Tidbits from Trainings: What to do if someone gets sick from the heat

Farmworker drinking water

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Agricultural workers are especially vulnerable to heat illness due to the nature of their work: outdoors, long hours, and at peak harvest times during the hottest months of the year.

Read on for tips taken straight from our Heat Illness Prevention training to help keep you safe and healthy and to potentially save a life!


First things first, preventing heat illness before it starts is a much better option than having to respond in an emergency. 

If you‘re spending time outdoors in the heat, remember these three words: 


Taking breaks in the shade and drinking plenty of water are the first steps in prevention!

Symptoms of Heat Illness

Heat illness often begins with heat exhaustion and, depending on the individual and their environment, can develop into the more severe heat stroke, which can lead to organ failure, coma, or even death. 

Many of the symptoms of heat exhaustion can be perceived as normal responses to spending time in the heat. It is important to familiarize yourself with the symptoms so that you can recognize when you are getting sick.   

Symptoms of Heat Exhaustion:

  • Fatigue
  • Cramps
  • Headache
  • High pulse
  • Nausea or vomiting
  • Excessive sweating    

Symptoms of Heat Stroke:

  • High body temperature
  • Dry skin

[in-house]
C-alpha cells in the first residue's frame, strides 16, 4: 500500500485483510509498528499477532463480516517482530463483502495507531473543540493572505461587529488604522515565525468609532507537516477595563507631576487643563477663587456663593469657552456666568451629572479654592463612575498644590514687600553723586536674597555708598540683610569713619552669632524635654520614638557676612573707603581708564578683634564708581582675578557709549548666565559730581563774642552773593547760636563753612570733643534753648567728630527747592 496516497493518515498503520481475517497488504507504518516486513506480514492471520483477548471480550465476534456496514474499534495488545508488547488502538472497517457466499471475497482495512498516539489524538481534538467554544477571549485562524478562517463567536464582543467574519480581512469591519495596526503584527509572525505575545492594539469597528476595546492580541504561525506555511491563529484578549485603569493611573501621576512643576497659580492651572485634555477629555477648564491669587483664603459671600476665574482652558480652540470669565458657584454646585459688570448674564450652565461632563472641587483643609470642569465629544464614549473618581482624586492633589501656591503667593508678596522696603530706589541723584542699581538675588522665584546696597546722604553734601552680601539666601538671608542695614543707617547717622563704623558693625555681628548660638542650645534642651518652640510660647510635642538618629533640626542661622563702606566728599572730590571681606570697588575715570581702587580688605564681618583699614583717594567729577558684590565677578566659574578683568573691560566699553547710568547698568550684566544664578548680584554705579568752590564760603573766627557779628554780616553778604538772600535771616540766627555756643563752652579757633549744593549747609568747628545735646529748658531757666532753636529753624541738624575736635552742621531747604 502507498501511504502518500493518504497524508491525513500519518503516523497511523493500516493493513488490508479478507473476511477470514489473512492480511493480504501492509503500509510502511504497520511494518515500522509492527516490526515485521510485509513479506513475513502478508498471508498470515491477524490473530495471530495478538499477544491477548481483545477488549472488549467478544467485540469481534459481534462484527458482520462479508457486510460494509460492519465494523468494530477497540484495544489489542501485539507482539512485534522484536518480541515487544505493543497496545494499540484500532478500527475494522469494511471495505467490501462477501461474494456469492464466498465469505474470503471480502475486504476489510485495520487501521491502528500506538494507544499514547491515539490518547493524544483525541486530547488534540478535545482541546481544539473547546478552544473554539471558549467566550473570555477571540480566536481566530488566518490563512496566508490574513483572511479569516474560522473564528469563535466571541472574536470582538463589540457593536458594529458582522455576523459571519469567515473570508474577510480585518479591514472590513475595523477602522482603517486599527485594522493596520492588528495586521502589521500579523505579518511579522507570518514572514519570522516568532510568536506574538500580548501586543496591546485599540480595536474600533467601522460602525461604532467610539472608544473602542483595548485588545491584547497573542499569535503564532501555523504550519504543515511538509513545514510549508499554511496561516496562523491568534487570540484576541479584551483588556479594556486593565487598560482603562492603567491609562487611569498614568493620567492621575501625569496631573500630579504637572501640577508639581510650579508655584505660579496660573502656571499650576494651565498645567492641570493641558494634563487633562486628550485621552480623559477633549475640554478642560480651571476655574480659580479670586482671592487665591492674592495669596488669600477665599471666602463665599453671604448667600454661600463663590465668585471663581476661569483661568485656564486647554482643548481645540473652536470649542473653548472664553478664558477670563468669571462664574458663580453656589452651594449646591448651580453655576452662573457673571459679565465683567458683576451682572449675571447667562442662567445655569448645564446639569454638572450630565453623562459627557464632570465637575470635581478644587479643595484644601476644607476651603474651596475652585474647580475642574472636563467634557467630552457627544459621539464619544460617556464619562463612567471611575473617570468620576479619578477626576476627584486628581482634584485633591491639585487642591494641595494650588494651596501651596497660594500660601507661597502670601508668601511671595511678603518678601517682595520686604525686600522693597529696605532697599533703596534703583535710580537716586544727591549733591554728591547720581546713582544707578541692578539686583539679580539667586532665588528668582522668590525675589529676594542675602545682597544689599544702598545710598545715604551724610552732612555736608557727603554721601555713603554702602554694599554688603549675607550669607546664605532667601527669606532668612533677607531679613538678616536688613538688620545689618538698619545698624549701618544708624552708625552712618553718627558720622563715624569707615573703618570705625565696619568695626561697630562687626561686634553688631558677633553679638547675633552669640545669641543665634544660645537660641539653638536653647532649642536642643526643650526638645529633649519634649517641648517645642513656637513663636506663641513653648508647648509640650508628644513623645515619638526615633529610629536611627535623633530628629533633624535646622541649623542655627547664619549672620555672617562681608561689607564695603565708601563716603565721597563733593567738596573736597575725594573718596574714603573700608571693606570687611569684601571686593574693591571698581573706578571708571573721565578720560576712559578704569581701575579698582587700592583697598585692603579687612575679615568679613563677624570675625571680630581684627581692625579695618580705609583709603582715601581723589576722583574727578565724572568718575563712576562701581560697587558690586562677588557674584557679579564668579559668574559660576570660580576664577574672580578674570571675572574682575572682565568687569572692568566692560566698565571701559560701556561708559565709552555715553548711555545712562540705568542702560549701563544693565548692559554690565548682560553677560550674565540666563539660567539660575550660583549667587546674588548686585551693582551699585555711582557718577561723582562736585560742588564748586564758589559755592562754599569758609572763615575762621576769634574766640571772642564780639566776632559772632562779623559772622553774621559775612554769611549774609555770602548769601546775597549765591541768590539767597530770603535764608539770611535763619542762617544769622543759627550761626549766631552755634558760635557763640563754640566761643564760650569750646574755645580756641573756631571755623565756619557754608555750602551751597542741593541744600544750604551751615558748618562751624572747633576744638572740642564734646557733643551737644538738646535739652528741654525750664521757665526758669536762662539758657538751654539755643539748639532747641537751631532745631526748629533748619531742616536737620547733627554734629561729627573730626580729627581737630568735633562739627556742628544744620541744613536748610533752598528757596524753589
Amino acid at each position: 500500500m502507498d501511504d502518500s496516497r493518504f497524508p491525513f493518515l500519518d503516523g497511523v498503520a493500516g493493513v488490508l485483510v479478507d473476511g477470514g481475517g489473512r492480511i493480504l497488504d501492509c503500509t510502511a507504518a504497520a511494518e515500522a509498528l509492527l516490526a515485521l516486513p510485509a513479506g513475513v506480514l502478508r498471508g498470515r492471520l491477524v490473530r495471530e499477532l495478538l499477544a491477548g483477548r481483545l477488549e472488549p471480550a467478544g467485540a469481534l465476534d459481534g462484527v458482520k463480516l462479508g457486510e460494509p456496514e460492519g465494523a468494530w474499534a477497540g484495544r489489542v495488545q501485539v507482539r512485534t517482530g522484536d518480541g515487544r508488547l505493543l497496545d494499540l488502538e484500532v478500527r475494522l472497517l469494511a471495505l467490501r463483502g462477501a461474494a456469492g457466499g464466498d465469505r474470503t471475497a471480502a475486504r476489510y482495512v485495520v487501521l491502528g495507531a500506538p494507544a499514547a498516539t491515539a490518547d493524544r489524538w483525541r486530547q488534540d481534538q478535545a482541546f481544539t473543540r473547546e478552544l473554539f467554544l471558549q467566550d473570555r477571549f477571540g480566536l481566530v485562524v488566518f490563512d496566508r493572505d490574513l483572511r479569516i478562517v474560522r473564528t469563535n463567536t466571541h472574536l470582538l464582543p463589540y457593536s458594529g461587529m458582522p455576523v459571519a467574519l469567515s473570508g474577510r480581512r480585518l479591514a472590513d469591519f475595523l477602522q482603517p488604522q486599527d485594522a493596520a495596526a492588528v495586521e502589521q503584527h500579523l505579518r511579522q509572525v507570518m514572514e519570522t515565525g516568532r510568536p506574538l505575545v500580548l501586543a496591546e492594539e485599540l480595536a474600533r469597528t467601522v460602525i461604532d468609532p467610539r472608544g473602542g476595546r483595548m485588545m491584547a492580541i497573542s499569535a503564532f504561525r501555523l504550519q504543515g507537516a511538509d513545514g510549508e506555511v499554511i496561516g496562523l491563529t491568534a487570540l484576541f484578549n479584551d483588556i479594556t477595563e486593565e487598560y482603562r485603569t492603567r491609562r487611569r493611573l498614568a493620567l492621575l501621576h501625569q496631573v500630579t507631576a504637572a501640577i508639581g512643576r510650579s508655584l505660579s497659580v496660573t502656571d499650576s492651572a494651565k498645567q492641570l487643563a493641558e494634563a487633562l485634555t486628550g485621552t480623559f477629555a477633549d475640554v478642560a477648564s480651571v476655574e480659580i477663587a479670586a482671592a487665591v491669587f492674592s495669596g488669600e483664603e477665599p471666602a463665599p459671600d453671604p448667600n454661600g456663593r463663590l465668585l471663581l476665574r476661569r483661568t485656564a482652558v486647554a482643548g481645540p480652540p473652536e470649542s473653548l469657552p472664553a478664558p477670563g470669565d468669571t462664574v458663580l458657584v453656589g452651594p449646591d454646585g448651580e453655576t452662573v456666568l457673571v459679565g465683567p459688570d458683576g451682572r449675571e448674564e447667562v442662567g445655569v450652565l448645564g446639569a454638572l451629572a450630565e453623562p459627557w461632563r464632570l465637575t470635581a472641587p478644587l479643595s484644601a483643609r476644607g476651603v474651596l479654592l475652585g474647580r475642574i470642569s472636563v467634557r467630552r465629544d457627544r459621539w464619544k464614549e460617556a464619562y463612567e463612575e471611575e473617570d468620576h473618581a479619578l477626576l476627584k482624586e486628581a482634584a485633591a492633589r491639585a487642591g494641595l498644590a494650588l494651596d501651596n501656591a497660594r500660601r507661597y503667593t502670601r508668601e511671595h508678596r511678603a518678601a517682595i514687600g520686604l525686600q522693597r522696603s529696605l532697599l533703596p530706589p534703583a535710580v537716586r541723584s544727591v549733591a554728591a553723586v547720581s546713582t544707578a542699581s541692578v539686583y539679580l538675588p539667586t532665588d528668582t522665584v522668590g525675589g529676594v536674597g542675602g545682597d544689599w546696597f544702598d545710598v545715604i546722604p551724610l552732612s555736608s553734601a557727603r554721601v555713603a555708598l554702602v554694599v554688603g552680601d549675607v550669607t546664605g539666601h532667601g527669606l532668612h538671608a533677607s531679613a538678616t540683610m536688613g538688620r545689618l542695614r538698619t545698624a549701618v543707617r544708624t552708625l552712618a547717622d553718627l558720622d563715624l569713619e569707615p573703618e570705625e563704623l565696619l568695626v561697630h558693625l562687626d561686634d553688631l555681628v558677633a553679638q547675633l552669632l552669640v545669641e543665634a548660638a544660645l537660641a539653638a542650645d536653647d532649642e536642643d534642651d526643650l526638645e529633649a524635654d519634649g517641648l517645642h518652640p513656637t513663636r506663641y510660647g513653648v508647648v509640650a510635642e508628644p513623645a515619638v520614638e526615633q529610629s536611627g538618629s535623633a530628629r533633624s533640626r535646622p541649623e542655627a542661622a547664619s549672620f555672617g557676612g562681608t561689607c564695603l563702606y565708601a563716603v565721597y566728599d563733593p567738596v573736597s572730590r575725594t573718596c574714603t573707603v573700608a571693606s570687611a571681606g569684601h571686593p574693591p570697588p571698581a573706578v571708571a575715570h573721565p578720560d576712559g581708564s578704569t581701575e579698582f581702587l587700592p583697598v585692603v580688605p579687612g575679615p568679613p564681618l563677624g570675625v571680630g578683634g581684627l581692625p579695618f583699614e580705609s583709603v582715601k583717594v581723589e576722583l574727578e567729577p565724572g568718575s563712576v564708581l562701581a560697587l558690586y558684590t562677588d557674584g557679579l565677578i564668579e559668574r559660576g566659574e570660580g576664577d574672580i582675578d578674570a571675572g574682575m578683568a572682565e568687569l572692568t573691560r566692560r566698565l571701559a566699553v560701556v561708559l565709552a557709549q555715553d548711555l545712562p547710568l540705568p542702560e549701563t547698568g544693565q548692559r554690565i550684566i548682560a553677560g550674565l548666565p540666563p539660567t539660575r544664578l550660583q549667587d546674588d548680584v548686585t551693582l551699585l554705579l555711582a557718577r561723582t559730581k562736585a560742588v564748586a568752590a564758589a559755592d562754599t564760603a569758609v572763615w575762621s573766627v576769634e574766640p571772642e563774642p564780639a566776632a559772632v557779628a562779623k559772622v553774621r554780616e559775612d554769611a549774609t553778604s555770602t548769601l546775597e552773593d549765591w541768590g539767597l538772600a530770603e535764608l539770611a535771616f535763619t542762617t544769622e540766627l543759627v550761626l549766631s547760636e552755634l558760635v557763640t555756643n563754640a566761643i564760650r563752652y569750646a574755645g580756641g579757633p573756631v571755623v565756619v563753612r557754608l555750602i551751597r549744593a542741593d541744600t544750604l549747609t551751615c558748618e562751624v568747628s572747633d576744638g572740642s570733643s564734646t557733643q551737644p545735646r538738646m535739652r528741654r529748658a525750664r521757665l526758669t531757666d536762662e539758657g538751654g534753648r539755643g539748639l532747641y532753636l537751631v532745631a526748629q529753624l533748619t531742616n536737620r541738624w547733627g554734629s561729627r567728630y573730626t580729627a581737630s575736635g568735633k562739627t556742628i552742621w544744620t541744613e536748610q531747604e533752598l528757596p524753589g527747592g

• Confusion
  • Fainting
  • Convulsions

What to Do if Someone Gets Heat Illness

If someone gets heat exhaustion, remember WATER, SHADE, and REST. Have them take a break in the shade and drink some water. In a few minutes they may feel fine and able to continue what they were doing, but in some cases people who get heat exhaustion may need medical attention. 

When it comes to heat stroke, there is no question that the person needs immediate medical attention. 

Regardless of the type of heat illness, here are the steps we suggest you take in an emergency:

  1. Call 911, or your local emergency services, and notify the supervisor. If there are multiple witnesses, have one person call 911 and notify the supervisor and the other tend to the victim and perform first aid.
  2. Move the person under the shade. Either help them walk or have someone help you take them to the shade.
  3. Ask them to loosen their clothes and to remove extra layers of clothing. If they are unable to do this themselves or are unresponsive, respectfully help loosen clothing and remove outer layers such as sweaters, second shirts, and bandannas.
  4. Help them lower their body temperature.
    • Fan them with a piece of cardboard or anything else you can find that works. 
    • If possible, put a wet cloth on their forehead and underarms. These areas of the body absorb temperature changes faster and will help the person cool down faster overall. NOTE: Do not use ice on the wet cloth, because an abrupt change in temperature can send the person into shock and cause more harm than good.
  5. If the person is conscious and not vomiting, give them small sips of water, little by little.
  6. Never leave the person alone. Stay with them until emergency services arrive and be ready to describe the person’s symptoms.

Did you find these tips helpful? Check out our Heat Illness Emergency Card which summarizes the important points made here. 

For more information about outreach and education or to schedule a training, contact WCAHS at aghealth@ucdavis.edu.